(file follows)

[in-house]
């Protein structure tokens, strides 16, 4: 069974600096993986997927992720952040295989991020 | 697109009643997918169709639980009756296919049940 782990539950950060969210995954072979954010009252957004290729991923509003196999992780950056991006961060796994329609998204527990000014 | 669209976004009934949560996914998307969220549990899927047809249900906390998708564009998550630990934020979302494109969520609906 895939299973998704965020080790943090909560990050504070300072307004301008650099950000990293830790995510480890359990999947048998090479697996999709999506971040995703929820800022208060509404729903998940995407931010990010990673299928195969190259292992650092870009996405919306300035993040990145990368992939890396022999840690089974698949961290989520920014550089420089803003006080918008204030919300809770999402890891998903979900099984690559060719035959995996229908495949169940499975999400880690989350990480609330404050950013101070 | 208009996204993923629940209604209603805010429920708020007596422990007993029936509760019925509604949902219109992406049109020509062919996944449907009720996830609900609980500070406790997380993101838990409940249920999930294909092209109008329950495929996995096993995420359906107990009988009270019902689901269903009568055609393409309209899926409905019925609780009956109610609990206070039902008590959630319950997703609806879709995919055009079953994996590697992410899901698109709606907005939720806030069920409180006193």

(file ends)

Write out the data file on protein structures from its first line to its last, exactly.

[in-house]
């Protein structure tokens, strides 16, 4: 069974600096993986997927992720952040295989991020 | 697109009643997918169709639980009756296919049940 782990539950950060969210995954072979954010009252957004290729991923509003196999992780950056991006961060796994329609998204527990000014 | 669209976004009934949560996914998307969220549990899927047809249900906390998708564009998550630990934020979302494109969520609906 895939299973998704965020080790943090909560990050504070300072307004301008650099950000990293830790995510480890359990999947048998090479697996999709999506971040995703929820800022208060509404729903998940995407931010990010990673299928195969190259292992650092870009996405919306300035993040990145990368992939890396022999840690089974698949961290989520920014550089420089803003006080918008204030919300809770999402890891998903979900099984690559060719035959995996229908495949169940499975999400880690989350990480609330404050950013101070 | 208009996204993923629940209604209603805010429920708020007596422990007993029936509760019925509604949902219109992406049109020509062919996944449907009720996830609900609980500070406790997380993101838990409940249920999930294909092209109008329950495929996995096993995420359906107990009988009270019902689901269903009568055609393409309209899926409905019925609780009956109610609990206070039902008590959630319950997703609806879709995919055009079953994996590697992410899901698109709606907005939720806030069920409180006193």